As confirmed by the Legislative Budget Board (LBB), the loophole reads when seeking to raise property taxes above the 3.5 percent threshold in response to a disaster, with the exception of a draught, “and the governor has declared any part of the area in which the taxing unit is located as a disaster area, an election is not required under this section to approve the tax rate adopted by the governing body for the year following the year in which the disaster occurs.”
Essentially, if a disaster is declared within a certain taxing entity’s area, it can then raise property taxes the year after up to the old eight percent threshold without triggering an automatic referendum by the voters.
The LBB confirmed to The Texan this only applies to cities and counties.
Intended as a measure for specific areas hurt by natural disasters (i.e. Hurricane Harvey), this section only refers to a disaster declaration by the governor with no other specifications.
“It’s clear to us. That’s different than saying we think cities should raise taxes; it’s not like this is a field day. But the way the bill is written, it’s clear that the [3.5%] rollback is suspended,”said the Texas Municipal League’s (TML) Executive Director Bennett Sandlin to the Texas Tribune.
As Sandlin alluded to, this doesn’t mean cities and counties will increase tax rates to the eight percent threshold, but it appears they can do so under the LBB’s interpretation of the law.
The City of Dallas, however, is already exploring the option of jumping to eight percent for this year.
Property taxes have been rising constantly in Texas both due to rate increases and valuation increases.
But various state leaders have maintained staunch opposition to this rise.
Governor Greg Abbott told WFAA on May 15, “I don’t construe the law the same way that the municipal league does. I disagree and I think the Texas attorney general disagrees with that legal interpretation.”
He added, “Know this, your property taxes are not determined by the valuation of your home. They are determined by the taxing authority.”
Rates are set by the individual taxing entity. Taxing entities, and the elected officials at their helm, often try to hide tax increases behind the guise of enacting the same rate as the previous year while relying on appraisal increases to bring in more tax revenue.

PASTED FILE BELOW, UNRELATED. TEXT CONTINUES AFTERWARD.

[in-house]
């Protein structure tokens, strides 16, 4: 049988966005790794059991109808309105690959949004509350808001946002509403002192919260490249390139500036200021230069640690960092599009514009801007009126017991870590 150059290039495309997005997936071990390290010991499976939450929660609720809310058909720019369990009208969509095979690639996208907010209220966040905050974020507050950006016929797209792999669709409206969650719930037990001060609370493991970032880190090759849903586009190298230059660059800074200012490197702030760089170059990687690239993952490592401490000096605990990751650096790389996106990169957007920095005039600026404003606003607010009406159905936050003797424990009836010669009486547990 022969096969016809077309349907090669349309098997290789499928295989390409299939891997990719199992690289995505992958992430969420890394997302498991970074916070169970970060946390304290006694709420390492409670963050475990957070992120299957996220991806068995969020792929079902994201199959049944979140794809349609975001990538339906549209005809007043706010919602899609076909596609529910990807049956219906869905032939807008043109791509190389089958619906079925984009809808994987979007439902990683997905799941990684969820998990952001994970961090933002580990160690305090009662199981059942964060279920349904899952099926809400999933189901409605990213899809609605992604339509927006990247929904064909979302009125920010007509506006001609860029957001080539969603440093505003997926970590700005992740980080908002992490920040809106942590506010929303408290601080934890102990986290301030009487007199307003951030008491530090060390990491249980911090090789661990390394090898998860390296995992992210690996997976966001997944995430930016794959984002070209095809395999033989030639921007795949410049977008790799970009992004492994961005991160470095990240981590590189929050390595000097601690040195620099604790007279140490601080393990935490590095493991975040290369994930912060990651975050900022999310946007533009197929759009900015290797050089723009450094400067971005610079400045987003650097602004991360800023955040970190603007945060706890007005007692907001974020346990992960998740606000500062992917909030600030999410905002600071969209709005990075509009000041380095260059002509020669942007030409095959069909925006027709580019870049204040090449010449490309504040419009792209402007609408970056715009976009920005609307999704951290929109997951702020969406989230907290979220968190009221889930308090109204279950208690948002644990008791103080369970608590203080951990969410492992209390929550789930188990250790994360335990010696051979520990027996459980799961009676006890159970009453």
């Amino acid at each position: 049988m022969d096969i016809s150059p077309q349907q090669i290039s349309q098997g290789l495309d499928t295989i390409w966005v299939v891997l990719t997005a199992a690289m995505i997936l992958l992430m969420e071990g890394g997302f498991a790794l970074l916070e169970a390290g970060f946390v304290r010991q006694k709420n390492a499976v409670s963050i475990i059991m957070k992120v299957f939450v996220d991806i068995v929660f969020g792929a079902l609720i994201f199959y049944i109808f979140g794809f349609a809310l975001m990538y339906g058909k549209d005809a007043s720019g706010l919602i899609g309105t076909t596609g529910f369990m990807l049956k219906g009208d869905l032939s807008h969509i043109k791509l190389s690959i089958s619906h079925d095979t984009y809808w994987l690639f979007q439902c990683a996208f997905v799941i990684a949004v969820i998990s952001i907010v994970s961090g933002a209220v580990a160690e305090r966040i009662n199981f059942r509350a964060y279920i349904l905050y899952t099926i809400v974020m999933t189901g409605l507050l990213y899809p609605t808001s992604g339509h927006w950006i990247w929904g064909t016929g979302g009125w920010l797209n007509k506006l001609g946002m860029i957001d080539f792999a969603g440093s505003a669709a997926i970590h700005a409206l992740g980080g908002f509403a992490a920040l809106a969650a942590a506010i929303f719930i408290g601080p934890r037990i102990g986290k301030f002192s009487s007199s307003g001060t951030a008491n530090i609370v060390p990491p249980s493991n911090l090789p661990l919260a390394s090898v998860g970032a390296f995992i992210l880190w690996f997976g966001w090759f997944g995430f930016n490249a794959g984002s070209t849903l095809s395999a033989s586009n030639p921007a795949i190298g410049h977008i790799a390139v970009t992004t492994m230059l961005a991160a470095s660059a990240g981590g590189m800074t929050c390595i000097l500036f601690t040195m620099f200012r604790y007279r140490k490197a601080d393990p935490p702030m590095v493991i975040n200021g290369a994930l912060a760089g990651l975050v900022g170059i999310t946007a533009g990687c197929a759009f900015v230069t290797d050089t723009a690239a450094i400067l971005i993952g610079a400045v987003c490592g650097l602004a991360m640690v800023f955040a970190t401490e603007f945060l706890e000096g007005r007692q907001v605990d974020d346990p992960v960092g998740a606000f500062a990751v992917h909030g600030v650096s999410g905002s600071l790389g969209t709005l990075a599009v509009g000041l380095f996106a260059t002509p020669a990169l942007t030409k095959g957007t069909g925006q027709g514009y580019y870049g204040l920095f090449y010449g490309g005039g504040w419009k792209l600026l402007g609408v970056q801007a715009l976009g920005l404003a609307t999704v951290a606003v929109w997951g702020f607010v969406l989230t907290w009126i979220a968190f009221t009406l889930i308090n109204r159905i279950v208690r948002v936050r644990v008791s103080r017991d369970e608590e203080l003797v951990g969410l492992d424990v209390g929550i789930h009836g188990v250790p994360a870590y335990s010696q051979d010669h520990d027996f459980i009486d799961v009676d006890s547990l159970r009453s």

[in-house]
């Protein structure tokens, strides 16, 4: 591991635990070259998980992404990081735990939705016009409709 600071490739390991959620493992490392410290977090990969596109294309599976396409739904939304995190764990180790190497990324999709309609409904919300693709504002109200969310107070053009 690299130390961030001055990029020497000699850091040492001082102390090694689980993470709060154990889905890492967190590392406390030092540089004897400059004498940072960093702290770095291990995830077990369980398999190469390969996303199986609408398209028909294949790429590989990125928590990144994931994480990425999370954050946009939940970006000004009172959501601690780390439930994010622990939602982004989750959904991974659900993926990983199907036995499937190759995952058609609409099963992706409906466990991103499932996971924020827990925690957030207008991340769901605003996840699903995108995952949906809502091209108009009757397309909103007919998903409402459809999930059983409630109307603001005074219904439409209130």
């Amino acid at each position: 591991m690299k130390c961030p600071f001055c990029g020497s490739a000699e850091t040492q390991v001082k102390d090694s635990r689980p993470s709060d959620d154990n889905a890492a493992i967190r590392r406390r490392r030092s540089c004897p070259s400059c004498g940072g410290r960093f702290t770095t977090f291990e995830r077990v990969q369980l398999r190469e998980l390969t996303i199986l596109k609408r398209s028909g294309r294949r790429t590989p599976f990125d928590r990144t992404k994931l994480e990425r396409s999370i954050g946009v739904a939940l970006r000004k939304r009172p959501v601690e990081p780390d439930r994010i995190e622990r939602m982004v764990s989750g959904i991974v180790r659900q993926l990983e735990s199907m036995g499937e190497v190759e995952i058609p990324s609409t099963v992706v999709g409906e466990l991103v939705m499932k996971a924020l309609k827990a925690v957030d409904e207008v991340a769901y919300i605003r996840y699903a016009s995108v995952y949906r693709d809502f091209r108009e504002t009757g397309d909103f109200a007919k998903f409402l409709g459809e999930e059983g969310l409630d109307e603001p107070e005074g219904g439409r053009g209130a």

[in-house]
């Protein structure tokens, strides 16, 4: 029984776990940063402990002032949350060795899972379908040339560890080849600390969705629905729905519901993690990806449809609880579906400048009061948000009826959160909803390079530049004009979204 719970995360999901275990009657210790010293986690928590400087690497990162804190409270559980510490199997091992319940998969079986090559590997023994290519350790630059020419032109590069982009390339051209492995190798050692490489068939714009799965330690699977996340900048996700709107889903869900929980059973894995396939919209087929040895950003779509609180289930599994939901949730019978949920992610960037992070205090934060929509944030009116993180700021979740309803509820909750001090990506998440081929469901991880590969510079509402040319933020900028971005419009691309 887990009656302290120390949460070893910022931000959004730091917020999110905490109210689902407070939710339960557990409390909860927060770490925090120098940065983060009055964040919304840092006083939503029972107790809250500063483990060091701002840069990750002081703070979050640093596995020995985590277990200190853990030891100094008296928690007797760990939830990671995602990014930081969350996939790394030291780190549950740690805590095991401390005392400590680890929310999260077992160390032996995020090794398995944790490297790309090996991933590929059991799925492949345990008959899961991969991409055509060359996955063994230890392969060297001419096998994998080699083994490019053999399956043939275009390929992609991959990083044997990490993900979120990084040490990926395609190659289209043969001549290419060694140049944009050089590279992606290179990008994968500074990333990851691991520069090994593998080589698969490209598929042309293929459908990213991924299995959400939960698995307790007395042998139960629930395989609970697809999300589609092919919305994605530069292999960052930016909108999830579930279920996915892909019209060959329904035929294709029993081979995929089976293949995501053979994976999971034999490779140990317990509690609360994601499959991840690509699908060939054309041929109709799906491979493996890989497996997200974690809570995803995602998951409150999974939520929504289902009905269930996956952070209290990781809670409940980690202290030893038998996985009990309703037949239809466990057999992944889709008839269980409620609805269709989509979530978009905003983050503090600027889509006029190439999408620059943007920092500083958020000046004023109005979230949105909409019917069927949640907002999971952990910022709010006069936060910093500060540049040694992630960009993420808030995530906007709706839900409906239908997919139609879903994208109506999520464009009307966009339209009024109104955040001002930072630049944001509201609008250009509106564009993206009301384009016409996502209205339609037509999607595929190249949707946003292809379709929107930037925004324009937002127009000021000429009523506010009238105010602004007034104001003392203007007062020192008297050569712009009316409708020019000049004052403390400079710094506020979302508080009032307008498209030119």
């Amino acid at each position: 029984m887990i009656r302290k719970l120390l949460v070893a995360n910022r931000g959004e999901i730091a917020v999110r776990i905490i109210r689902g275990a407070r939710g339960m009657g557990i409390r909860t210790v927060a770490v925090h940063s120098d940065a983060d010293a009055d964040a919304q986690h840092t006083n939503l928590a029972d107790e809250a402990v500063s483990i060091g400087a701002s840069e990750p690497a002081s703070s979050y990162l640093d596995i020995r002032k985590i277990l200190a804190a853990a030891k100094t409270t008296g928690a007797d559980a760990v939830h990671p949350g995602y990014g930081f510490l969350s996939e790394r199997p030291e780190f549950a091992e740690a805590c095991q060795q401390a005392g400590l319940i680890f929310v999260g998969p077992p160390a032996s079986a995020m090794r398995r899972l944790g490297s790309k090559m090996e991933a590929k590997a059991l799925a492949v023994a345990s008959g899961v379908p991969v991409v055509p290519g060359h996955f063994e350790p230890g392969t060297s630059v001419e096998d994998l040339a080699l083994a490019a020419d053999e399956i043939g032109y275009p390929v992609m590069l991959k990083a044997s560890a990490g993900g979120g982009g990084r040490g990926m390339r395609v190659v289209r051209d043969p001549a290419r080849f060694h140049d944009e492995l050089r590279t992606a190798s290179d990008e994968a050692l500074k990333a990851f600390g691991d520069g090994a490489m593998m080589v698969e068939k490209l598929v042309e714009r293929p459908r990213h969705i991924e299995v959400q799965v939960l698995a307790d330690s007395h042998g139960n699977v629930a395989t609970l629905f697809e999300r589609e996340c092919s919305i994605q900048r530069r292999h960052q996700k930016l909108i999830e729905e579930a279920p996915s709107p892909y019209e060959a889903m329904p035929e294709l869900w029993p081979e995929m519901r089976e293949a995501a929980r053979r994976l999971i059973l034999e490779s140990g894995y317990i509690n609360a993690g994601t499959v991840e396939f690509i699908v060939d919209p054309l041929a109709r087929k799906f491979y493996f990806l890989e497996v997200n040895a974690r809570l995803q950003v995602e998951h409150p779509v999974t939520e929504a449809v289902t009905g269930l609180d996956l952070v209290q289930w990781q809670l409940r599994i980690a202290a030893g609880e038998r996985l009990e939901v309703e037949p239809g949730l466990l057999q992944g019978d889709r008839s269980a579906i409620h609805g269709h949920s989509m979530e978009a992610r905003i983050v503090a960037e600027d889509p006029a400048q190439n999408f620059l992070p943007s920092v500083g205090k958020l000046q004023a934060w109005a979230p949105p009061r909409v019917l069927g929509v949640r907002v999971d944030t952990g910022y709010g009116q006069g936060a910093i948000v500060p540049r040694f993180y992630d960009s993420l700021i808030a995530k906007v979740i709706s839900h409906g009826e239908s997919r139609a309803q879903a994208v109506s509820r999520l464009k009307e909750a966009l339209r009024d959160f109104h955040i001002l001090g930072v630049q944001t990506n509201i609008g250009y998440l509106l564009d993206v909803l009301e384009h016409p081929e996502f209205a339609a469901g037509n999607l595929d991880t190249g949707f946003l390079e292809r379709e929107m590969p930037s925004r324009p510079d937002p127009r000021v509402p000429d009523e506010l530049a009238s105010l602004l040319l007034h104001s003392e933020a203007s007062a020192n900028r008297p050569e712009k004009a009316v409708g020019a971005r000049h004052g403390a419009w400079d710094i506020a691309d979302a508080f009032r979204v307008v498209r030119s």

But appraisals still play a big role in Texas’ increasingly burdensome property taxes. While higher values reflect a boon the personal wealth of the homeowner, especially if they’ve paid off their property, their ability to pay the taxes does not necessarily increase proportionally.
One DFW man saw his home’s value increase over 100 percent in four years. His income, which directly affects his ability to pay those taxes, did not increase even close to that level.
To that end, the “ability to pay” for many property owners may very well have depreciated, if not evaporated entirely. New unemployment claims continue to roll in nearly unabated with 2.4 million filed last week across the U.S.
“We are urging taxing authorities to not raise rates, but to cut property tax rates to lessen the burden on property owners in Texas,” Abbott concluded.
The governor is adamant in his belief that there is no loophole in that the provision that applies to physically-damaged property, and not economically-damaged property.
On April 13, Attorney General Ken Paxton, at the request of State Sen. Paul Bettencourt, issued an opinion on the matter, stating, “A court would likely conclude that the Legislature intended to limit the temporary tax exemption to apply to property physically harmed as a result of a declared disaster. Thus, purely economic, non-physical damage to property caused by the COVID-19 disaster is not eligible for the temporary tax exemption.”